MDX at First Glance: Introduction to SQL Server MDX Essentials - Page 5

November 6, 2002

Let's create another query to conclude this introductory session. This time, let's say that information consumers have asked for a comparison between the total US warehouse sales for the first and second quarters of 1997. We will again create a query against our Warehouse cube to generate this information.

  1. Click the New Query button (depicted in the illustration below).

Illustration 6: The New Query Button

We might also have selected File -> New from the top menu.

  1. Type the following query into the Query pane:
    --MDX01-2:  Basic Query 2
    {[Time].[1997].[Q1],[Time].[1997].[Q2]}ON COLUMNS,
    {[Warehouse].[All Warehouses].[USA]}  ON ROWS
    FROM Warehouse
    WHERE  ([Measures].[Warehouse Sales])
Because we have specified the Warehouse Sales measure in the WHERE statement, we have made it the slicer dimension. The slicer shows that we have picked only the Warehouse Sales measure from the measures dimension. We will work with slicer dimensions, as well as with the other components of the simple queries we have examined in this lesson (and far more), as we progress through the MDX Essentials series.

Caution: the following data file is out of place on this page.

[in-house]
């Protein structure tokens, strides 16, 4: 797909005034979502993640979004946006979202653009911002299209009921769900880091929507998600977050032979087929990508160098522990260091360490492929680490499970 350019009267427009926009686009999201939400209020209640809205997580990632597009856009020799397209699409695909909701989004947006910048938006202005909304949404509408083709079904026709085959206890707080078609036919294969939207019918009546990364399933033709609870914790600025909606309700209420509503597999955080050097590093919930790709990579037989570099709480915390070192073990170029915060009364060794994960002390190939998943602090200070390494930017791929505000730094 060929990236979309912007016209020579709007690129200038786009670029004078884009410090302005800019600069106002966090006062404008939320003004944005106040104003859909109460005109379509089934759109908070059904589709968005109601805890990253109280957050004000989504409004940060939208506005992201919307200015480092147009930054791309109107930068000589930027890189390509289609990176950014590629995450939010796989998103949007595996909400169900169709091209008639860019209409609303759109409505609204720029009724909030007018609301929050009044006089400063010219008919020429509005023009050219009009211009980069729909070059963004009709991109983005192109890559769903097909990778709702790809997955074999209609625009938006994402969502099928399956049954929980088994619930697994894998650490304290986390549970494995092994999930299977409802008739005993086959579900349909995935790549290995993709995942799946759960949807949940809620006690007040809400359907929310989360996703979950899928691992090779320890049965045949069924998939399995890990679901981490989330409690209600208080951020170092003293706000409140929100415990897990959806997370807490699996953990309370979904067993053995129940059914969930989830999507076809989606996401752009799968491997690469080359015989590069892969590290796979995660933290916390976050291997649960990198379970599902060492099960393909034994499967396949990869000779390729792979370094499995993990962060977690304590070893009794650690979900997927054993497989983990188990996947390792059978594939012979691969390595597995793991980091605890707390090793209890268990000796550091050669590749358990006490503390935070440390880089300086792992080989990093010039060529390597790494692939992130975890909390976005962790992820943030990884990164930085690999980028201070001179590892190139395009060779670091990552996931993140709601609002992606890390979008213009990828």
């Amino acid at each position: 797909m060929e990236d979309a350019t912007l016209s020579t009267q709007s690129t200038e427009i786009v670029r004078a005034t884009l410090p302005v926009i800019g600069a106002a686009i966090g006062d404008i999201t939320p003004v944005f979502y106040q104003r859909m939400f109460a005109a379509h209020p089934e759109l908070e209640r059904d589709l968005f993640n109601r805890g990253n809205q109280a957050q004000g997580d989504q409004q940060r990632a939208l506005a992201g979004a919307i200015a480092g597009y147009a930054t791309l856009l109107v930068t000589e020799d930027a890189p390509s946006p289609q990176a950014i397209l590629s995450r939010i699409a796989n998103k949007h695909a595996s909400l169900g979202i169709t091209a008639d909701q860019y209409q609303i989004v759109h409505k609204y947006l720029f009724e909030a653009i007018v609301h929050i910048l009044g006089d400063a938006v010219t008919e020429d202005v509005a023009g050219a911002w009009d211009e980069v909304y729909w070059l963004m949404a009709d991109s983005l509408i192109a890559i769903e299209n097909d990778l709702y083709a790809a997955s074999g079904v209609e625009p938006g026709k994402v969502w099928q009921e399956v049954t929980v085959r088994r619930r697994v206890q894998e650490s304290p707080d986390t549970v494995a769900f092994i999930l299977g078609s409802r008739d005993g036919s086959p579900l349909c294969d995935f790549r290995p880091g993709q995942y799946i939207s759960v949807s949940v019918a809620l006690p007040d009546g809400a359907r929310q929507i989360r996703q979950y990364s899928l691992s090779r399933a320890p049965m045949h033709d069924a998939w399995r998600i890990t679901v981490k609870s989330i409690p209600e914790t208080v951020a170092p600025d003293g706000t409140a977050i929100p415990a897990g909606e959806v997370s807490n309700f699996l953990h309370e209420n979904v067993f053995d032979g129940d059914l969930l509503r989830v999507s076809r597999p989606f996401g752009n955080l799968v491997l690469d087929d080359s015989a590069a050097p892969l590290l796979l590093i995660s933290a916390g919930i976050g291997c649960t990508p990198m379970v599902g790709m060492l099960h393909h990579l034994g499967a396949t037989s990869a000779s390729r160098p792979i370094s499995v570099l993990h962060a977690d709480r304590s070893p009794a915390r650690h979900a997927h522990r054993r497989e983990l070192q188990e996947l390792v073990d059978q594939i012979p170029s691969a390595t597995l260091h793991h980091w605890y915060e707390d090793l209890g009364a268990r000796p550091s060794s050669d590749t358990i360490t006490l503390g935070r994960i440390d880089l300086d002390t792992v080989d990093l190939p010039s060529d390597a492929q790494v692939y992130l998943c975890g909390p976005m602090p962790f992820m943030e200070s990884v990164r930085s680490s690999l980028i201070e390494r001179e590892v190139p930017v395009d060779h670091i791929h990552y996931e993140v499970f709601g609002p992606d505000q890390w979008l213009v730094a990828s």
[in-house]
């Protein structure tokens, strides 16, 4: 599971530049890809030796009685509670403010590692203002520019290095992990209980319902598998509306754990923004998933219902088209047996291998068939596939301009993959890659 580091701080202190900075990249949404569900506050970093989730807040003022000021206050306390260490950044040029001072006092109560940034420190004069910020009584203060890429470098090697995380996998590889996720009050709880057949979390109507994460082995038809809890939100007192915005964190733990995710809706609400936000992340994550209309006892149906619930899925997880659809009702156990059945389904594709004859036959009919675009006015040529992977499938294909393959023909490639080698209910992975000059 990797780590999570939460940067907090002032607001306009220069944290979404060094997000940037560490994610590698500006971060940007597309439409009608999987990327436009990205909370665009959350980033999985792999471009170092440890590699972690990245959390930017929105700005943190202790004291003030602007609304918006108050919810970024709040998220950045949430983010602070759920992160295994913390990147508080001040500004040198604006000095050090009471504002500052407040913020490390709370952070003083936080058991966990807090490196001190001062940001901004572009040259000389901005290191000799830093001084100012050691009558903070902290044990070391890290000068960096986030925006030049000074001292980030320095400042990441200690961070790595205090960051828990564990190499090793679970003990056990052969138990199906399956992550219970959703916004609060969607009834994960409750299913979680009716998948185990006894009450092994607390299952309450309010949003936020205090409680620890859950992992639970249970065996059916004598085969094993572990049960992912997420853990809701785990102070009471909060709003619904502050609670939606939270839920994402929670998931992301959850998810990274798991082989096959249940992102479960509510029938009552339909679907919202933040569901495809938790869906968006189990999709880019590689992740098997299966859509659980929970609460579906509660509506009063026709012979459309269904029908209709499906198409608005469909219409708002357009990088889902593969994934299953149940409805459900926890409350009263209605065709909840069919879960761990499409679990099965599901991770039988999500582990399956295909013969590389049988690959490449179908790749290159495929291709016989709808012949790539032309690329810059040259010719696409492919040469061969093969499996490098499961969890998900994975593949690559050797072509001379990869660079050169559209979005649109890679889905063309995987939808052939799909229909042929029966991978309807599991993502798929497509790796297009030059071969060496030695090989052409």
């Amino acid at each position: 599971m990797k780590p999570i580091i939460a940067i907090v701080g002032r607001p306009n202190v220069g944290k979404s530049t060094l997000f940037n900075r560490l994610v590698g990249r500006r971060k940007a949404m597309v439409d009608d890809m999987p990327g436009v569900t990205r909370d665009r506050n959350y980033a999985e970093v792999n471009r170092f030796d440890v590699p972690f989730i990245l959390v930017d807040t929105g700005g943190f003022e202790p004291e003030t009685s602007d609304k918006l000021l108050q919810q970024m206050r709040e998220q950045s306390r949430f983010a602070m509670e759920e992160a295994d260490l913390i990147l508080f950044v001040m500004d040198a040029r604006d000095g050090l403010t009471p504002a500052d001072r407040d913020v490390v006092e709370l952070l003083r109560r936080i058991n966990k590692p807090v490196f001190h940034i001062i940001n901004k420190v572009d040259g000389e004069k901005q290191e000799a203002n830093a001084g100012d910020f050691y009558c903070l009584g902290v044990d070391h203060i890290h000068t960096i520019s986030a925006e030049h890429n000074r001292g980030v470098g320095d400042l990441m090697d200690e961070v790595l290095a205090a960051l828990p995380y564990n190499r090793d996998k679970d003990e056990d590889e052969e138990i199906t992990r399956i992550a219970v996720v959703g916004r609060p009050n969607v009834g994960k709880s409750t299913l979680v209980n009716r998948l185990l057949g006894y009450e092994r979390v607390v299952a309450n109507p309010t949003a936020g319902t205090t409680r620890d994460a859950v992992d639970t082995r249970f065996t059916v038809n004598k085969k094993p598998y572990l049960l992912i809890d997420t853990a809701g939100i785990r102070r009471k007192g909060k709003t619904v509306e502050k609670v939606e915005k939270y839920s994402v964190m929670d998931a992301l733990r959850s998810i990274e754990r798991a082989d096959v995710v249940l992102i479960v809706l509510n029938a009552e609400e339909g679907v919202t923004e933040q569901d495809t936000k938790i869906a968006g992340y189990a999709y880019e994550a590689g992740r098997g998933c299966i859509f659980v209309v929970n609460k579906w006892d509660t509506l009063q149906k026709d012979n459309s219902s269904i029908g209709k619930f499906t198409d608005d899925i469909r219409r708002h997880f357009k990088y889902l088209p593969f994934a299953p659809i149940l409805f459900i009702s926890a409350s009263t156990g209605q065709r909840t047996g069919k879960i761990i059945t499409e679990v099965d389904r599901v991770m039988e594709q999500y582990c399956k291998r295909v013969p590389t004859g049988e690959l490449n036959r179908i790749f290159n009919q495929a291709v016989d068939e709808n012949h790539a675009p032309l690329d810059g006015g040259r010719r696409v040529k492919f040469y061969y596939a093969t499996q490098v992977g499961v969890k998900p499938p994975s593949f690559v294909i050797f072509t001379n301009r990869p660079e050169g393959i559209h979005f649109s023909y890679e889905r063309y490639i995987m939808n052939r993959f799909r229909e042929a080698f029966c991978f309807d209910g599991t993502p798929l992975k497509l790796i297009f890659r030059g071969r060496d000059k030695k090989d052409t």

1. Click Query on the top menu, then select Run, as shown below:

Illustration 7: Select Run from the Query Menu

Alternatively, F5 or the Run Query button might be selected for the same effect.

We see the results below, which appear as soon as Analysis Services fills the cells specified by the query.

Illustration 8: The Query Results

  1. Save the query as MDX01-2.
  2. Exit the Sample Application.
Our intent with the above examples is to begin our exploration of MDX and to provide a first exposure to simple query structure. We will cover the details of the syntax and its arrangement, and a host of other considerations, as we progress through the series.

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